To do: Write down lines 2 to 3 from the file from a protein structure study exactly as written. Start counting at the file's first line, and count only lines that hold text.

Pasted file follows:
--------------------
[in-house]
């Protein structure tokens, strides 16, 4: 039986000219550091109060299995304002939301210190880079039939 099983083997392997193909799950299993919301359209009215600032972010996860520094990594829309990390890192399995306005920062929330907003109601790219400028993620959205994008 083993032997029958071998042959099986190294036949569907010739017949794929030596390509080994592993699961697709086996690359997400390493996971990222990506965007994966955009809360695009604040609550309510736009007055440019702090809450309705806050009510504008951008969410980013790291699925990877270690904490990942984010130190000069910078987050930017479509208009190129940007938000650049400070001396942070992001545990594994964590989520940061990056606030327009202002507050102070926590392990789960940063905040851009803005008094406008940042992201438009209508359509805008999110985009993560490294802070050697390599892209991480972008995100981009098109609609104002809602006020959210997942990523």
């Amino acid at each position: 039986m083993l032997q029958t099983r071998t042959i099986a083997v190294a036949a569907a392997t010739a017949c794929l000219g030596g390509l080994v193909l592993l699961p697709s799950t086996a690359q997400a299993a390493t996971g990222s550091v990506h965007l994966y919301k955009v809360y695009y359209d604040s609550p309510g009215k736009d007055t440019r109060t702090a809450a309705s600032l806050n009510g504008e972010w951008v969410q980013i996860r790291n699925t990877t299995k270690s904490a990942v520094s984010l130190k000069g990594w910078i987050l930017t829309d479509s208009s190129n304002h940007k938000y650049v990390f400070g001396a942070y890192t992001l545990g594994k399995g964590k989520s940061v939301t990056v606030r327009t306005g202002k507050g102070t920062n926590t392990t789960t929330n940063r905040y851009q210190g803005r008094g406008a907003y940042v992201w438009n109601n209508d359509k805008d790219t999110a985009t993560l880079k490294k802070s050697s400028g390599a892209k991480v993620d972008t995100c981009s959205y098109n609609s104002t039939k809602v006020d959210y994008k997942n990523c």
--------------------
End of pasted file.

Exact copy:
């Protein structure tokens, strides 16, 4: 039986000219550091109060299995304002939301210190880079039939 099983083997392997193909799950299993919301359209009215600032972010996860520094990594829309990390890192399995306005920062929330907003109601790219400028993620959205994008 083993032997029958071998042959099986190294036949569907010739017949794929030596390509080994592993699961697709086996690359997400390493996971990222990506965007994966955009809360695009604040609550309510736009007055440019702090809450309705806050009510504008951008969410980013790291699925990877270690904490990942984010130190000069910078987050930017479509208009190129940007938000650049400070001396942070992001545990594994964590989520940061990056606030327009202002507050102070926590392990789960940063905040851009803005008094406008940042992201438009209508359509805008999110985009993560490294802070050697390599892209991480972008995100981009098109609609104002809602006020959210997942990523």
């Amino acid at each position: 039986m083993l032997q029958t099983r071998t042959i099986a083997v190294a036949a569907a392997t010739a017949c794929l000219g030596g390509l080994v193909l592993l699961p697709s799950t086996a690359q997400a299993a390493t996971g990222s550091v990506h965007l994966y919301k955009v809360y695009y359209d604040s609550p309510g009215k736009d007055t440019r109060t702090a809450a309705s600032l806050n009510g504008e972010w951008v969410q980013i996860r790291n699925t990877t299995k270690s904490a990942v520094s984010l130190k000069g990594w910078i987050l930017t829309d479509s208009s190129n304002h940007k938000y650049v990390f400070g001396a942070y890192t992001l545990g594994k399995g964590k989520s940061v939301t990056v606030r327009t306005g202002k507050g102070t920062n926590t392990t789960t929330n940063r905040y851009q210190g803005r008094g406008a907003y940042v992201w438009n109601n209508d359509k805008d790219t999110a985009t993560l880079k490294k802070s050697s400028g390599a892209k991480v993620d972008t995100c981009s959205y098109n609609s104002t039939k809602v006020d959210y994008k997942n990523c």